Memorial of Saint Andrew Dung-Lac and Companions, martyrs
(Daniel 2:31-45; Luke 21:5-11)
Perhaps no experience in United States history has been as sobering as the Vietnam War. It was clear that this country meant to save South Vietnam from a Communist takeover. It certainly expended tremendous human and material resources to achieve that goal. However, the Vietnamese Communists prevailed. The American people should have learned that they are not invincible. Much like the temple that Jesus contemplates with his disciples in today’s gospel, they will not exist forever.
This does not mean the end of hope. In the reading Jesus tells his disciples that they are not to be deceived. They must be vigilant in holding onto the truth that he has taught them. That truth may be summarized in the paradox that in order to gain one’s life, one must lost it. In other words, people have to serve one another if they are to thrive.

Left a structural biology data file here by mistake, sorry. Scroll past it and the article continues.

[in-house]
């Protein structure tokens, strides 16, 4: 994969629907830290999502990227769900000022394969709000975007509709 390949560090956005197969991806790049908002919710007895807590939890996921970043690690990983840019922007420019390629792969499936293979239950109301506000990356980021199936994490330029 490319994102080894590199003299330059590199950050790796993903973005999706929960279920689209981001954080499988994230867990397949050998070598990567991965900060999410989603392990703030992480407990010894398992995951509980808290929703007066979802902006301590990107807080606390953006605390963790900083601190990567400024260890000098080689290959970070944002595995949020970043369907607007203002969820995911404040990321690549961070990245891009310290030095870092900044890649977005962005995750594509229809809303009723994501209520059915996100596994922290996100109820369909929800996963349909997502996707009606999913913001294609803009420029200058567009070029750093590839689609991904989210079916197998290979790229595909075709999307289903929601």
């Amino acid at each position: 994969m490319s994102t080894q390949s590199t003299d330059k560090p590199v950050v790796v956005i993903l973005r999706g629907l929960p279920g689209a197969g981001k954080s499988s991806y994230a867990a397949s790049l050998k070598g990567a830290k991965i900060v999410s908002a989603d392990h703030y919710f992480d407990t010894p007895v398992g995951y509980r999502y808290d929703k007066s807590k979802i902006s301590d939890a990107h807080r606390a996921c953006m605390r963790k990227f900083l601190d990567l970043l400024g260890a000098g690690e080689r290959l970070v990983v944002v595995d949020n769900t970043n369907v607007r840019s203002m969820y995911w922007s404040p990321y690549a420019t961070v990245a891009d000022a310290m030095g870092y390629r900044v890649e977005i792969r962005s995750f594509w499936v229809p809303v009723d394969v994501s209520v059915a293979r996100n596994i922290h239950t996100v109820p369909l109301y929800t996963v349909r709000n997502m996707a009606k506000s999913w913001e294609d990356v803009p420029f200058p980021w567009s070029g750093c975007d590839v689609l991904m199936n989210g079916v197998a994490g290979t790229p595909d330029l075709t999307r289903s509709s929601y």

The Vietnamese martyrs offer an example. Many died during the persecutions of the eighteenth and nineteenth centuries. Yet the Vietnamese today exhibit a vibrant Catholic tradition today. Both in their native countries and in the U.S. they excel in commitment to God, family, and nation. Now with their inclusion the United States may rededicate itself to justice and goodwill among nations.